For six years now, people on South Dakota’s Indian reservation have organized a trail ride and other events to commemorate Thin Milk, a Brule warrior who, according to oral tradition, took part in the ghost dances held at the nearby Strong Hold.
The story is recounted here in today’s Rapid City Journal, which tells us that Thin Milk was shot while raiding a nearby ranch, surprised by the sudden return of the rancher’s hired help. The ranch hands chased the band of Brules, but Thin Milk’s horse fell under fire. His friends turned around in a barrage of bullets to rescue their friend. They then rushed into a canyon but had to leave the seriously wounded friend behind with a campfire, then fled to elude the hired hands. Upon their return the next day, the man had died. They buried him in a shallow grave and left.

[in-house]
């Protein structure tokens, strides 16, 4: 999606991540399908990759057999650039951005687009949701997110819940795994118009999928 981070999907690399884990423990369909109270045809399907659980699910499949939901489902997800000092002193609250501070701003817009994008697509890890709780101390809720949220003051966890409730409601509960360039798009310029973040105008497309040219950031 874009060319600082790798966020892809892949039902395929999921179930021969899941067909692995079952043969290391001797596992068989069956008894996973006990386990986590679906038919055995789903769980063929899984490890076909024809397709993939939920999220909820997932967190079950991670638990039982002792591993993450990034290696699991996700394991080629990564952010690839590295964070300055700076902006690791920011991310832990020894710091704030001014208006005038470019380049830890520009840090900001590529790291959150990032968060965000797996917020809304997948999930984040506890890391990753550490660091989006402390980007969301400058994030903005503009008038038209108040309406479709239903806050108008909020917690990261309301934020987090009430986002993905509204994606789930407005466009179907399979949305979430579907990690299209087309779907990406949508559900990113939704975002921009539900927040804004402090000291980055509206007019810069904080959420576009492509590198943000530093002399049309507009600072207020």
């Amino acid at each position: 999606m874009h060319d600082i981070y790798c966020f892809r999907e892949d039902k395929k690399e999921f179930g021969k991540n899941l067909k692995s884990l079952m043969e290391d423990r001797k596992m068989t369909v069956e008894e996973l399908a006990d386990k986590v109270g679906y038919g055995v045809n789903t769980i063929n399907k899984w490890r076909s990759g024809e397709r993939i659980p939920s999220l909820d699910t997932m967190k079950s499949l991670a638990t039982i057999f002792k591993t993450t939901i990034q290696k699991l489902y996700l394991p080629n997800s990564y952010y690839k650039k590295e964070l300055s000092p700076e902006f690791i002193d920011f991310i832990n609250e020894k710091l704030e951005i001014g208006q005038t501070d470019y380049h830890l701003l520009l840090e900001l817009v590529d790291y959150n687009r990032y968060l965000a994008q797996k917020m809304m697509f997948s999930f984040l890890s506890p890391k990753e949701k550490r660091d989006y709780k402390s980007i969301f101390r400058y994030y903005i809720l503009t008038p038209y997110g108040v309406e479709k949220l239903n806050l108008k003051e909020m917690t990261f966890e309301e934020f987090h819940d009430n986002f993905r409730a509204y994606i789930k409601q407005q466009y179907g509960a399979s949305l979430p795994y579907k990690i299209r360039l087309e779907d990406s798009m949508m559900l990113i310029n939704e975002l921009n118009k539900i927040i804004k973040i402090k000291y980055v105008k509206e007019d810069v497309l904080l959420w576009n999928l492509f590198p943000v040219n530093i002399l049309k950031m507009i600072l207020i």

Decades years later, John Swallow Sr., found Thin Milk’s skull of while herding cattle. Swallow and two relatives Victor Swallow and the Rev. Robert Two Bulls, decided to hold a memorial for Thin Milk.
“It’s a way to honor his life. He wasn’t a chief, but he died in a pretty bad way,” says Swallow’s grandson, Dan.
This weekend’s privately organized ride involved dozens of riders traveling through some of the most impressive scenery of the Badlands before reaching Thin Milk’s gravesite, where organizers will lead a prayer ceremony, says Dan Swallow. Spectators could watch the equestrians ride into the canyon from the rim of the canyon wall.
A feast was to follow the ceremony.
Riders are allowed to eat first, Swallow says. “Then, it’s a free-for-all.”